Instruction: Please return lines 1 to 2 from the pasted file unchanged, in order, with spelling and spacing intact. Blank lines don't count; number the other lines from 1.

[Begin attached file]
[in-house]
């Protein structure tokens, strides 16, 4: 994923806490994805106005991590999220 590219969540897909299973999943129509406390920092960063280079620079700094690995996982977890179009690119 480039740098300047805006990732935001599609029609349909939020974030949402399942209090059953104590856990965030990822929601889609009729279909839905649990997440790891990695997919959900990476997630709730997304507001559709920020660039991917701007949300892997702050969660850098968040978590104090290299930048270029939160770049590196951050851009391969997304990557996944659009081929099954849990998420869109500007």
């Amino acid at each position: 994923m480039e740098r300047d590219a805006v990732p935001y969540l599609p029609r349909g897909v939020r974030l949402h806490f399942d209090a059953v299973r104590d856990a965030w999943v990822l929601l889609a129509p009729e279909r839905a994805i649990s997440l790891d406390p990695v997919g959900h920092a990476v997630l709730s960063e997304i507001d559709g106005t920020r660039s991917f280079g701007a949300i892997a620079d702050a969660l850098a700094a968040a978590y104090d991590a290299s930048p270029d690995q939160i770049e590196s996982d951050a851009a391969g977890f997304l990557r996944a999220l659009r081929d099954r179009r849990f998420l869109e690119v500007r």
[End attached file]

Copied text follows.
[in-house]
């Protein structure tokens, strides 16, 4: 994923806490994805106005991590999220 590219969540897909299973999943129509406390920092960063280079620079700094690995996982977890179009690119 480039740098300047805006990732935001599609029609349909939020974030949402399942209090059953104590856990965030990822929601889609009729279909839905649990997440790891990695997919959900990476997630709730997304507001559709920020660039991917701007949300892997702050969660850098968040978590104090290299930048270029939160770049590196951050851009391969997304990557996944659009081929099954849990998420869109500007």